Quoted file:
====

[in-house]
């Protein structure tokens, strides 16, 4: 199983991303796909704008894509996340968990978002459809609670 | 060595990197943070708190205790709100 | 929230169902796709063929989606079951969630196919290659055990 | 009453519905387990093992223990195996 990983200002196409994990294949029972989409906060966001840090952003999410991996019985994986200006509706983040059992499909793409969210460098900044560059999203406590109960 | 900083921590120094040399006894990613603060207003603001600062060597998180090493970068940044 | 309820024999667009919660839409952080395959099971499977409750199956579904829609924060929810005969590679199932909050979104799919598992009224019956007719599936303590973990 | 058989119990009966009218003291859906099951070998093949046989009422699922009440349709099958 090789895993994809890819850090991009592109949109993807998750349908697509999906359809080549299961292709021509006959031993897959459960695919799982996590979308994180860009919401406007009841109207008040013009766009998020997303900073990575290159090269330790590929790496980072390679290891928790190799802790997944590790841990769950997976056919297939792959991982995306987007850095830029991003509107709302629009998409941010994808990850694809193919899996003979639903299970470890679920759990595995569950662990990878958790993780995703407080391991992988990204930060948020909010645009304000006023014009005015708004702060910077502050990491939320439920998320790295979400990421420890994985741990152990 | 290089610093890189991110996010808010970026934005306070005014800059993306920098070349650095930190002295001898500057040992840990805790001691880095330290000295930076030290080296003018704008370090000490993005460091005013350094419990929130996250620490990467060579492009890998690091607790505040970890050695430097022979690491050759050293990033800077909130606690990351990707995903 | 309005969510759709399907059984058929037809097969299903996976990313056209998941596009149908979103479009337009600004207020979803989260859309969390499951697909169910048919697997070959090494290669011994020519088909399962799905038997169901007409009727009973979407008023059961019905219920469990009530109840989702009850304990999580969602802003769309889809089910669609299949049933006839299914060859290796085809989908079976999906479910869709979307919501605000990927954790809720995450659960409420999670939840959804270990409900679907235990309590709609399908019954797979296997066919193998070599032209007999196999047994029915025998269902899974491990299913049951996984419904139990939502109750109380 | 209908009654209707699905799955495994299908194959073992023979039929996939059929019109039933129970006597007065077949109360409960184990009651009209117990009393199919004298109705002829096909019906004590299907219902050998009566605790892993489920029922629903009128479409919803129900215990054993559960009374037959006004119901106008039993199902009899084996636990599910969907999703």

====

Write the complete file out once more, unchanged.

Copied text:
[in-house]
């Protein structure tokens, strides 16, 4: 199983991303796909704008894509996340968990978002459809609670 | 060595990197943070708190205790709100 | 929230169902796709063929989606079951969630196919290659055990 | 009453519905387990093992223990195996 990983200002196409994990294949029972989409906060966001840090952003999410991996019985994986200006509706983040059992499909793409969210460098900044560059999203406590109960 | 900083921590120094040399006894990613603060207003603001600062060597998180090493970068940044 | 309820024999667009919660839409952080395959099971499977409750199956579904829609924060929810005969590679199932909050979104799919598992009224019956007719599936303590973990 | 058989119990009966009218003291859906099951070998093949046989009422699922009440349709099958 090789895993994809890819850090991009592109949109993807998750349908697509999906359809080549299961292709021509006959031993897959459960695919799982996590979308994180860009919401406007009841109207008040013009766009998020997303900073990575290159090269330790590929790496980072390679290891928790190799802790997944590790841990769950997976056919297939792959991982995306987007850095830029991003509107709302629009998409941010994808990850694809193919899996003979639903299970470890679920759990595995569950662990990878958790993780995703407080391991992988990204930060948020909010645009304000006023014009005015708004702060910077502050990491939320439920998320790295979400990421420890994985741990152990 | 290089610093890189991110996010808010970026934005306070005014800059993306920098070349650095930190002295001898500057040992840990805790001691880095330290000295930076030290080296003018704008370090000490993005460091005013350094419990929130996250620490990467060579492009890998690091607790505040970890050695430097022979690491050759050293990033800077909130606690990351990707995903 | 309005969510759709399907059984058929037809097969299903996976990313056209998941596009149908979103479009337009600004207020979803989260859309969390499951697909169910048919697997070959090494290669011994020519088909399962799905038997169901007409009727009973979407008023059961019905219920469990009530109840989702009850304990999580969602802003769309889809089910669609299949049933006839299914060859290796085809989908079976999906479910869709979307919501605000990927954790809720995450659960409420999670939840959804270990409900679907235990309590709609399908019954797979296997066919193998070599032209007999196999047994029915025998269902899974491990299913049951996984419904139990939502109750109380 | 209908009654209707699905799955495994299908194959073992023979039929996939059929019109039933129970006597007065077949109360409960184990009651009209117990009393199919004298109705002829096909019906004590299907219902050998009566605790892993489920029922629903009128479409919803129900215990054993559960009374037959006004119901106008039993199902009899084996636990599910969907999703």